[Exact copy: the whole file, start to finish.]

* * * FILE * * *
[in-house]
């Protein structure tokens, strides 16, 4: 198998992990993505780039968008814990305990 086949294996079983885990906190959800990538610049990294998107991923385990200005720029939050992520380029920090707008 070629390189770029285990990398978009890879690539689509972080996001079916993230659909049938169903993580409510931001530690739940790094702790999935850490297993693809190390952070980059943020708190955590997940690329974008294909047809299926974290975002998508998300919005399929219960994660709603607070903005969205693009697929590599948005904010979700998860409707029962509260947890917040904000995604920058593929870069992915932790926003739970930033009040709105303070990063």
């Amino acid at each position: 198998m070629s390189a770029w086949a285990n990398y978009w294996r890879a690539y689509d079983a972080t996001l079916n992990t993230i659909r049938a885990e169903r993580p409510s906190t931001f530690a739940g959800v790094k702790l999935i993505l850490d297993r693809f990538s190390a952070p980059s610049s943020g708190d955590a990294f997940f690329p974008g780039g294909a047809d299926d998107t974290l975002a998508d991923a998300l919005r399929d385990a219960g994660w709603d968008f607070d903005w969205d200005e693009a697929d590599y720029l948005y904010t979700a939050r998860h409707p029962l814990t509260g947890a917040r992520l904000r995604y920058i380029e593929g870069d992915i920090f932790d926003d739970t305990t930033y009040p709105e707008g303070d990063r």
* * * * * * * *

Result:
[in-house]
């Protein structure tokens, strides 16, 4: 198998992990993505780039968008814990305990 086949294996079983885990906190959800990538610049990294998107991923385990200005720029939050992520380029920090707008 070629390189770029285990990398978009890879690539689509972080996001079916993230659909049938169903993580409510931001530690739940790094702790999935850490297993693809190390952070980059943020708190955590997940690329974008294909047809299926974290975002998508998300919005399929219960994660709603607070903005969205693009697929590599948005904010979700998860409707029962509260947890917040904000995604920058593929870069992915932790926003739970930033009040709105303070990063």
């Amino acid at each position: 198998m070629s390189a770029w086949a285990n990398y978009w294996r890879a690539y689509d079983a972080t996001l079916n992990t993230i659909r049938a885990e169903r993580p409510s906190t931001f530690a739940g959800v790094k702790l999935i993505l850490d297993r693809f990538s190390a952070p980059s610049s943020g708190d955590a990294f997940f690329p974008g780039g294909a047809d299926d998107t974290l975002a998508d991923a998300l919005r399929d385990a219960g994660w709603d968008f607070d903005w969205d200005e693009a697929d590599y720029l948005y904010t979700a939050r998860h409707p029962l814990t509260g947890a917040r992520l904000r995604y920058i380029e593929g870069d992915i920090f932790d926003d739970t305990t930033y009040p709105e707008g303070d990063r």